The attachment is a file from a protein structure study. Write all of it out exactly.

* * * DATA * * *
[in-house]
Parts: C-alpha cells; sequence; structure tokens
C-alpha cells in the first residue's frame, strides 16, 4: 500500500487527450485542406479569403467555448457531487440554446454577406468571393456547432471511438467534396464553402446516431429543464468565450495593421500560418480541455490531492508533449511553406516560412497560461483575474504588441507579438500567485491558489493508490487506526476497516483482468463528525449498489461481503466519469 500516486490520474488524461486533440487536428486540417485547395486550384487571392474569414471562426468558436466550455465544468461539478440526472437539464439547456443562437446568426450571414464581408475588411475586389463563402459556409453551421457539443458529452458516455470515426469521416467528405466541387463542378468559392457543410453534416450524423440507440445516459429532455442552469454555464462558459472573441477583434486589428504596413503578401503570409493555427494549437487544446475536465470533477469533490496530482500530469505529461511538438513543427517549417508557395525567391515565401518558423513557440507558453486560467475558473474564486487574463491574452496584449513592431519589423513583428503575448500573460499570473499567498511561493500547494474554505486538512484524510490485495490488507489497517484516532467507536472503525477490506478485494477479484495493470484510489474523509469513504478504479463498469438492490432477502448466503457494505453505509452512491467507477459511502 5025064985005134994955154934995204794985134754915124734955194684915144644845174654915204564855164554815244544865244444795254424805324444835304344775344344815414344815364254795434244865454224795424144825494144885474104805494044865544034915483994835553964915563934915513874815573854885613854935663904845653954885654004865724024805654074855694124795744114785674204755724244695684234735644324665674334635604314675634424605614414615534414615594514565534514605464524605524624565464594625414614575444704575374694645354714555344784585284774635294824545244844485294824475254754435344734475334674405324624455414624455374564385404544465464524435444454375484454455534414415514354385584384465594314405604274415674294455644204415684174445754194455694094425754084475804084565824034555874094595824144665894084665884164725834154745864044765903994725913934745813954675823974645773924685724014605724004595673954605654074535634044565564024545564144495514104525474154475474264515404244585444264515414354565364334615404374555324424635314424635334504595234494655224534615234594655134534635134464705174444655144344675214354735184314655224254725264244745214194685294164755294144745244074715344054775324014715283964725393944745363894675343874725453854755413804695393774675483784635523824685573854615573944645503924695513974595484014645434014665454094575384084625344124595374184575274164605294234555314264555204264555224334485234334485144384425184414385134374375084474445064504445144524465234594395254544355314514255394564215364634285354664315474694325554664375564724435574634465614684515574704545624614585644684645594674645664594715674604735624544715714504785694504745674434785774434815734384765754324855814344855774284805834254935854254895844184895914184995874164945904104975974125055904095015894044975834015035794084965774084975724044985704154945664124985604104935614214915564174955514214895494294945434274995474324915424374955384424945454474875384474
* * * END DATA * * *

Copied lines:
[in-house]
Parts: C-alpha cells; sequence; structure tokens
C-alpha cells in the first residue's frame, strides 16, 4: 500500500487527450485542406479569403467555448457531487440554446454577406468571393456547432471511438467534396464553402446516431429543464468565450495593421500560418480541455490531492508533449511553406516560412497560461483575474504588441507579438500567485491558489493508490487506526476497516483482468463528525449498489461481503466519469 500516486490520474488524461486533440487536428486540417485547395486550384487571392474569414471562426468558436466550455465544468461539478440526472437539464439547456443562437446568426450571414464581408475588411475586389463563402459556409453551421457539443458529452458516455470515426469521416467528405466541387463542378468559392457543410453534416450524423440507440445516459429532455442552469454555464462558459472573441477583434486589428504596413503578401503570409493555427494549437487544446475536465470533477469533490496530482500530469505529461511538438513543427517549417508557395525567391515565401518558423513557440507558453486560467475558473474564486487574463491574452496584449513592431519589423513583428503575448500573460499570473499567498511561493500547494474554505486538512484524510490485495490488507489497517484516532467507536472503525477490506478485494477479484495493470484510489474523509469513504478504479463498469438492490432477502448466503457494505453505509452512491467507477459511502 5025064985005134994955154934995204794985134754915124734955194684915144644845174654915204564855164554815244544865244444795254424805324444835304344775344344815414344815364254795434244865454224795424144825494144885474104805494044865544034915483994835553964915563934915513874815573854885613854935663904845653954885654004865724024805654074855694124795744114785674204755724244695684234735644324665674334635604314675634424605614414615534414615594514565534514605464524605524624565464594625414614575444704575374694645354714555344784585284774635294824545244844485294824475254754435344734475334674405324624455414624455374564385404544465464524435444454375484454455534414415514354385584384465594314405604274415674294455644204415684174445754194455694094425754084475804084565824034555874094595824144665894084665884164725834154745864044765903994725913934745813954675823974645773924685724014605724004595673954605654074535634044565564024545564144495514104525474154475474264515404244585444264515414354565364334615404374555324424635314424635334504595234494655224534615234594655134534635134464705174444655144344675214354735184314655224254725264244745214194685294164755294144745244074715344054775324014715283964725393944745363894675343874725453854755413804695393774675483784635523824685573854615573944645503924695513974595484014645434014665454094575384084625344124595374184575274164605294234555314264555204264555224334485234334485144384425184414385134374375084474445064504445144524465234594395254544355314514255394564215364634285354664315474694325554664375564724435574634465614684515574704545624614585644684645594674645664594715674604735624544715714504785694504745674434785774434815734384765754324855814344855774284805834254935854254895844184895914184995874164945904104975974125055904095015894044975834015035794084965774084975724044985704154945664124985604104935614214915564174955514214895494294945434274995474324915424374955384424945454474875384474